izhilzha (izhilzha) wrote,
izhilzha
izhilzha

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Must We Explain the Supernatural?

A novel or a TV show or a film usually shows the worldview of the author or creator. Chris Carter must believe, to some extent, that "the truth is out there" even if we're never able to find it. JRR Tolkien believed that the meek shall inherit the earth...and we see his small hobbits saving Middle-Earth through endurance and humility.

But sometimes I wonder whether the creators get a bit carried away with their own worldview. [don't get me started on Ursula LeGuin's transformation into a rampant feminist.] Is it valid to state one way of thinking as if it were the only way?



Crime Scene Investigation is a detailed procedural show, with the emphasis on piecing together forensic evidence. But half the fun of watching the show is picking up on character clues, piecing together the mindsets and lives of the investigators.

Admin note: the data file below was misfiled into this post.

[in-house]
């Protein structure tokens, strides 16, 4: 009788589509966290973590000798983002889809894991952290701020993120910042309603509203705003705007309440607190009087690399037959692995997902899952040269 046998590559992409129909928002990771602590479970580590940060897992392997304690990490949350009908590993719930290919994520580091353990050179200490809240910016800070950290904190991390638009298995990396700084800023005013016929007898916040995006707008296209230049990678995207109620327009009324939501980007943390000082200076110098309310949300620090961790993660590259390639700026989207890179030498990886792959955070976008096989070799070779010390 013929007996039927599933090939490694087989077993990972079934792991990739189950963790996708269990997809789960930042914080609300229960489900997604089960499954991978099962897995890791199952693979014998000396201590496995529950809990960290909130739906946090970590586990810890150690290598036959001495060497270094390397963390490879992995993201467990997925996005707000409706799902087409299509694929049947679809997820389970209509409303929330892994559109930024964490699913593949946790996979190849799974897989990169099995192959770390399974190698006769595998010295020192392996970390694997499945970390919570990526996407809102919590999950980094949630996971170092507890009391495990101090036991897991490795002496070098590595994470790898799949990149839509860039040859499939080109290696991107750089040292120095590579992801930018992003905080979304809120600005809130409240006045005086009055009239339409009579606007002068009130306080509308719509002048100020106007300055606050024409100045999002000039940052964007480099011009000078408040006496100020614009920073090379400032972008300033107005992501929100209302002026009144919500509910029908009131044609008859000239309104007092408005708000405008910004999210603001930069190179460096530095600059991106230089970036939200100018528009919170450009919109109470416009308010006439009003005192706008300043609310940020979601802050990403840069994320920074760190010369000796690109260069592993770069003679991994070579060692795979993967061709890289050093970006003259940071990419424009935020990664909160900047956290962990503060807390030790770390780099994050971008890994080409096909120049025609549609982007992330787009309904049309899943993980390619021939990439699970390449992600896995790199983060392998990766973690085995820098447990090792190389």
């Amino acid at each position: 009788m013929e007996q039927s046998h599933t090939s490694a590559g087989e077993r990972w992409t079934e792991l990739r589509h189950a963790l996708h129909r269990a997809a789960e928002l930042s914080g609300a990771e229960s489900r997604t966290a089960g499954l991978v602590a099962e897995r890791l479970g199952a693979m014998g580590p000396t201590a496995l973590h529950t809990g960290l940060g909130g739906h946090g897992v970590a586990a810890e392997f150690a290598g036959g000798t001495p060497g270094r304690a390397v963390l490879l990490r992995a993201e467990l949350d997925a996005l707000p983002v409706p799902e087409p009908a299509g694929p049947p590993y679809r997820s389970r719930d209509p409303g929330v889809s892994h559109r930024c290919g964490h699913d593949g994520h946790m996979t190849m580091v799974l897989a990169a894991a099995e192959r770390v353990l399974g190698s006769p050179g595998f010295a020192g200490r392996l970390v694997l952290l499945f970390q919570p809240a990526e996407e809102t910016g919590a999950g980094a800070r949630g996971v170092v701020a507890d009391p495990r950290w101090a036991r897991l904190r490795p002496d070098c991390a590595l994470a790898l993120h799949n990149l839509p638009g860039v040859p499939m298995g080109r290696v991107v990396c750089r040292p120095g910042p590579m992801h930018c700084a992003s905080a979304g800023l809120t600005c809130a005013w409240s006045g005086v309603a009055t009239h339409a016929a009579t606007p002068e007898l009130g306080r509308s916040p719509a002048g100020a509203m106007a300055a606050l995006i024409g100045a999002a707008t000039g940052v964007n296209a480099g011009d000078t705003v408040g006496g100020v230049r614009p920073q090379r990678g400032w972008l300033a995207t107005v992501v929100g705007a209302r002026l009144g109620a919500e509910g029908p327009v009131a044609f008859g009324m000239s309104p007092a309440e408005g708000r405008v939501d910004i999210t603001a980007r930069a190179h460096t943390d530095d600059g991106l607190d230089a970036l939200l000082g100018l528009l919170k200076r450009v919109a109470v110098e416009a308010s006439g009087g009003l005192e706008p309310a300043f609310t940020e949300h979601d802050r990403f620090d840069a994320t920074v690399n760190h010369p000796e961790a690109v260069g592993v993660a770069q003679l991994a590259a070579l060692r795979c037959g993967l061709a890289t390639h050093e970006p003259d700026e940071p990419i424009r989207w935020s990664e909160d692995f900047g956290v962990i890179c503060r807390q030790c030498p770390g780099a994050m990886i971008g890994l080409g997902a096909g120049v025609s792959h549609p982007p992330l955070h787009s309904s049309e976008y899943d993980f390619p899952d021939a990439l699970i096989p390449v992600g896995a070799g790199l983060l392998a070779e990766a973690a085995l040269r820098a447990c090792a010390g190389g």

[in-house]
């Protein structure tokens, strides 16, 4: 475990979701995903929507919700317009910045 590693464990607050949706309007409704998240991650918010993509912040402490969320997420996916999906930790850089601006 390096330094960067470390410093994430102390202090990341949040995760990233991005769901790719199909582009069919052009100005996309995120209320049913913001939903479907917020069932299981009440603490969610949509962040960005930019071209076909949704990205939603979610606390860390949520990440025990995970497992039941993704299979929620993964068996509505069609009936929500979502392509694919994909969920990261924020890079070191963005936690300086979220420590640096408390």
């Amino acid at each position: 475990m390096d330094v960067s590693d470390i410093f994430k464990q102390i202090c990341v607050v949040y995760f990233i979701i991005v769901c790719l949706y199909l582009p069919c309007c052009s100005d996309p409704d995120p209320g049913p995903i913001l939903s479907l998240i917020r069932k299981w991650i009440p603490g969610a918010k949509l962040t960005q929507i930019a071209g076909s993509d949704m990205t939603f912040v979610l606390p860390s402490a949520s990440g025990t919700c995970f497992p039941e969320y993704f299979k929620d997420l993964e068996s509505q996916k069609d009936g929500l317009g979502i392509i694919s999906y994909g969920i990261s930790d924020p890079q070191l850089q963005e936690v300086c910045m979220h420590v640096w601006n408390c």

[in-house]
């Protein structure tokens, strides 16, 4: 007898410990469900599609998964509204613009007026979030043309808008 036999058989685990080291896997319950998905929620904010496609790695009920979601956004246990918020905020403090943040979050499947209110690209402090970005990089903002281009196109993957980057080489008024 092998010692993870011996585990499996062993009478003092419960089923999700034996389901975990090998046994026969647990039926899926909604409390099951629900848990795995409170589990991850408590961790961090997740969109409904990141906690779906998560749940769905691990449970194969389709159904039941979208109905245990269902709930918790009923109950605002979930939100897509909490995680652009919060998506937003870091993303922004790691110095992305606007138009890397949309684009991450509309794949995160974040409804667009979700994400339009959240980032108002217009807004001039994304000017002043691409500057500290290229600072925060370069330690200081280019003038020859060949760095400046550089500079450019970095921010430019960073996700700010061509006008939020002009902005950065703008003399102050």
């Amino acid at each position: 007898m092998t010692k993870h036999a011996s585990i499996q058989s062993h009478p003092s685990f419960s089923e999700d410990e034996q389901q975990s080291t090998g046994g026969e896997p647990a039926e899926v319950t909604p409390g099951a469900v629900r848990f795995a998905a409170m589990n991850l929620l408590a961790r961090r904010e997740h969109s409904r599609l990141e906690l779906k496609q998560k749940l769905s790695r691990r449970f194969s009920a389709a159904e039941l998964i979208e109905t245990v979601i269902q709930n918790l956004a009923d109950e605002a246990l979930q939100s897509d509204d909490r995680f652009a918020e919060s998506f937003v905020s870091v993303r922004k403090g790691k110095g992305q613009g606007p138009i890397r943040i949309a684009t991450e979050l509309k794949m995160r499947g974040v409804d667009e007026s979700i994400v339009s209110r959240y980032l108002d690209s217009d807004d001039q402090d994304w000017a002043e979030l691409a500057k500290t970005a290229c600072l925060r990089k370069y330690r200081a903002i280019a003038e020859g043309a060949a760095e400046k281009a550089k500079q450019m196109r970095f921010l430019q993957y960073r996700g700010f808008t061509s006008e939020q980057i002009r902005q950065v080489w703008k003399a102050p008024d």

One of the dimensions of life that is rarely touched on is the possibility of spiritual or supernatural phenomena. Given the show's premise--that scientifically tested evidence can explain anything–-this makes sense. It also makes the moments when religion or paranormal ideas intrude on a plot stand out like blood traces under luminal.

Nick Stokes and Sara Sidle are the characters who seem to be most open to "extreme possibilities." In "Face Lift", Sara investigates the case of a woman reduced to ashes and a pair of feet, while the rest of the room remains untouched. "...spontaneous human combustion...what if it is real, and we've uncovered it?" When working the scene of a brutal quadruple murder ("Blood Drops"), Grissom asks her, "Do you feel that?" and her reply is a quiet, matter-of-fact, "Her soul's still in the room." Nick, when confronted by a geared-up scuba diver stuck in a treetop in the middle of a forest fire, tosses out an urban legend as a valid theory: "Well, you know ... Lake Mead is just over the hill and the copters are
dropping water."